A parent's point of view
For Christmas 2001, prior to his final hospital discharge on New Years Day, Ryan was granted a day-and-a-half pass to come home. He certainly wasn't his usual jovial self. I have since wondered whether seeing us and how much he had lost had prompted him to make one last attempt to regain a drug-free life.
When he was discharged on New Year's Eve, Ryan didn't take his medications, and later, didn't pick them up from the pharmacy; nor did he keep his January 3 outpatient appointment. On January 10 he told two community mental health outreach workers, and me, that he had stopped his meds, was attending Narcotics Anonymous, and didn't need help. Based on the outreach workers' assessment - Ryan was pleasant, his speech was clear, and he was clean and well nourished when they visited - the community mental health agency closed his file.2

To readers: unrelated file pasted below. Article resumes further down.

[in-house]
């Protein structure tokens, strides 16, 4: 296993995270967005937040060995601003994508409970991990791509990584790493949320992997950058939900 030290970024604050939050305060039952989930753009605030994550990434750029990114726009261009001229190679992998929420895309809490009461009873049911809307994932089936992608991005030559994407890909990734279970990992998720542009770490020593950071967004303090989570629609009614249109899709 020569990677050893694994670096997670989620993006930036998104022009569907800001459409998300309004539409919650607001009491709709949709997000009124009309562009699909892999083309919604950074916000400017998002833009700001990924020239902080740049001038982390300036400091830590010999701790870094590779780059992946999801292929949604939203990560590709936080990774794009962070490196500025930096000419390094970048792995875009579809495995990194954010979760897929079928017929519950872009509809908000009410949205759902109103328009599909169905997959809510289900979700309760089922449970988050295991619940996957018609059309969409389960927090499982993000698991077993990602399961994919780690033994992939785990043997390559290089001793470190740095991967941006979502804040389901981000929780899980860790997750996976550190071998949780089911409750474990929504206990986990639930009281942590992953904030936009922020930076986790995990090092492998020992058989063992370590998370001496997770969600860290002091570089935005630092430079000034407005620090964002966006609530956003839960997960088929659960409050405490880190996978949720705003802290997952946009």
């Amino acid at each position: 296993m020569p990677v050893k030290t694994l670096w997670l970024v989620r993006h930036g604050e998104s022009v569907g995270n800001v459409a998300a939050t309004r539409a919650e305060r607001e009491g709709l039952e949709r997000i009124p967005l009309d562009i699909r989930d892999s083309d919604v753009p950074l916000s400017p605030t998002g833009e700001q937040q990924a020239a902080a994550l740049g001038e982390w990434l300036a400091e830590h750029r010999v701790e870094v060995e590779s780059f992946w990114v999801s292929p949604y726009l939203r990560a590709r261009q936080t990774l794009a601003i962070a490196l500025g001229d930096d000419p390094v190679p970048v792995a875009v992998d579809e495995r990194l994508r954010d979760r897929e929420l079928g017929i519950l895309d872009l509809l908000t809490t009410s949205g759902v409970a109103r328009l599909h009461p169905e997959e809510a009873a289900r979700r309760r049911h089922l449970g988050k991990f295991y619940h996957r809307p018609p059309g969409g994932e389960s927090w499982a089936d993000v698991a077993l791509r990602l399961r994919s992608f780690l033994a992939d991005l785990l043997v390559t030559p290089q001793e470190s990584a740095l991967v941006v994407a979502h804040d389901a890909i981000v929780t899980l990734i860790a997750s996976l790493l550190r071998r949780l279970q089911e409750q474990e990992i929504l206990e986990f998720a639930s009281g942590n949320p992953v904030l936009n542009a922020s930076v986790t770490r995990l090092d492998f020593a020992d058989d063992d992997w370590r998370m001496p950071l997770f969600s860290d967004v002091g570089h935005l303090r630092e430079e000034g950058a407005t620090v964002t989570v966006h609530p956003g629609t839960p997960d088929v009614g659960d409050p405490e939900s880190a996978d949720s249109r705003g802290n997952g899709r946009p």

Three days later, having only a trace of lithium in his blood,2 Ryan swandived off the Cambie Street bridge to the cement 30 feet below, dying instantly of a massive head trauma. The police report recorded his last words to a woman who tried to coax him down from the railing (bless her heart): "I'm breaking down at the cellular level ... Is it going to hurt?"
I've since learned that when someone who is bipolar is coming out of depression, they are at the highest risk for suicide. Suddenly stopping antidepressants and/or lithium can also cause suicidality. And the horrific crystal meth withdrawal symptoms remain for a long time, even after the drug becomes undetectable in the blood and tissues. Sadly, for Ryan and for those who knew and loved him, his 'hitting bottom' was his final bottom.
About the author
Kerry is a professional artist
- MacEwan, W. (2005, May 3). Methamphetamine and psychosis. Presentation at the Menace of Crystal Meth forum, Surrey, BC. Bill MacEwan, MD, FRCPC, is Director of the Schizophrenia Program in the UBC Department of Psychiatry, and Clinical Director of the South Fraser Early Psychosis Initiative.
- From the Coroner’s report on Ryan’s death.